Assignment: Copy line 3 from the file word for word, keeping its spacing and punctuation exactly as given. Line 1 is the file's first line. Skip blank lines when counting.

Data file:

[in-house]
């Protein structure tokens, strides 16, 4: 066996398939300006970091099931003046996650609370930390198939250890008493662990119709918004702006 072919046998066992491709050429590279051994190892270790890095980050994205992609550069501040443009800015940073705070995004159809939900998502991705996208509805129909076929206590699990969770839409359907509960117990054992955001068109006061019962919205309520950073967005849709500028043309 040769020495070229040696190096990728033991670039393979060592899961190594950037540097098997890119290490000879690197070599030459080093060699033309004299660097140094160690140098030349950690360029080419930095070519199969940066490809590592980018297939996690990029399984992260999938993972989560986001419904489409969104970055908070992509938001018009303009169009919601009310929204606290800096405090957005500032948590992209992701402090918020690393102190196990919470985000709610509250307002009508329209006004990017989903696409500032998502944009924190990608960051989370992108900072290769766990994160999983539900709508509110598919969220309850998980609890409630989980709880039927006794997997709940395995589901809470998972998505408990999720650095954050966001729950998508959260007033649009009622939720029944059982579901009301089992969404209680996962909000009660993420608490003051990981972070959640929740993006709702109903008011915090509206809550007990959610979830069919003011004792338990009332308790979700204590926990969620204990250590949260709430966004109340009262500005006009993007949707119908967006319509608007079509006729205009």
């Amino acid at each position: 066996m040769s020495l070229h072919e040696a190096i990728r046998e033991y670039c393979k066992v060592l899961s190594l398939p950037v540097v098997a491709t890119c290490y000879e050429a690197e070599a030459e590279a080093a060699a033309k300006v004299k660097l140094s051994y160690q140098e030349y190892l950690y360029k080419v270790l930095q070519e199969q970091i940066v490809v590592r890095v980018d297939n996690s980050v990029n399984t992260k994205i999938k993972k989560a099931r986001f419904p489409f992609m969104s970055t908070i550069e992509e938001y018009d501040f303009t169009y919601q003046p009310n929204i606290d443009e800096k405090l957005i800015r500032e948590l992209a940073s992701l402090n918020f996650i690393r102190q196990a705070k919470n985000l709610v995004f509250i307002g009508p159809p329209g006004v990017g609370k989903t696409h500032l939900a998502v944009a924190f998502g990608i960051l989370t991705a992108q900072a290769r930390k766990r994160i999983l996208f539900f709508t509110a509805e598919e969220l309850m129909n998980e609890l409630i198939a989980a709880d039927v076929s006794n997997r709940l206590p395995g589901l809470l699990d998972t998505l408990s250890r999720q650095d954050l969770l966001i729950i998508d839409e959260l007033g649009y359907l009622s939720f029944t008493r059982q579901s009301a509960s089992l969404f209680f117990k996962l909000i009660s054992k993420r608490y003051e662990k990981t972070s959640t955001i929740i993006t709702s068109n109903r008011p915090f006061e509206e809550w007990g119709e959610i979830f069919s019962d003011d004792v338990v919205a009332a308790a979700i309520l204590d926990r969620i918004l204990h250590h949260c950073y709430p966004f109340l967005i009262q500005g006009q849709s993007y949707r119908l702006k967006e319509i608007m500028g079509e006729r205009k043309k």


């Amino acid at each position: 066996m040769s020495l070229h072919e040696a190096i990728r046998e033991y670039c393979k066992v060592l899961s190594l398939p950037v540097v098997a491709t890119c290490y000879e050429a690197e070599a030459e590279a080093a060699a033309k300006v004299k660097l140094s051994y160690q140098e030349y190892l950690y360029k080419v270790l930095q070519e199969q970091i940066v490809v590592r890095v980018d297939n996690s980050v990029n399984t992260k994205i999938k993972k989560a099931r986001f419904p489409f992609m969104s970055t908070i550069e992509e938001y018009d501040f303009t169009y919601q003046p009310n929204i606290d443009e800096k405090l957005i800015r500032e948590l992209a940073s992701l402090n918020f996650i690393r102190q196990a705070k919470n985000l709610v995004f509250i307002g009508p159809p329209g006004v990017g609370k989903t696409h500032l939900a998502v944009a924190f998502g990608i960051l989370t991705a992108q900072a290769r930390k766990r994160i999983l996208f539900f709508t509110a509805e598919e969220l309850m129909n998980e609890l409630i198939a989980a709880d039927v076929s006794n997997r709940l206590p395995g589901l809470l699990d998972t998505l408990s250890r999720q650095d954050l969770l966001i729950i998508d839409e959260l007033g649009y359907l009622s939720f029944t008493r059982q579901s009301a509960s089992l969404f209680f117990k996962l909000i009660s054992k993420r608490y003051e662990k990981t972070s959640t955001i929740i993006t709702s068109n109903r008011p915090f006061e509206e809550w007990g119709e959610i979830f069919s019962d003011d004792v338990v919205a009332a308790a979700i309520l204590d926990r969620i918004l204990h250590h949260c950073y709430p966004f109340l967005i009262q500005g006009q849709s993007y949707r119908l702006k967006e319509i608007m500028g079509e006729r205009k043309k």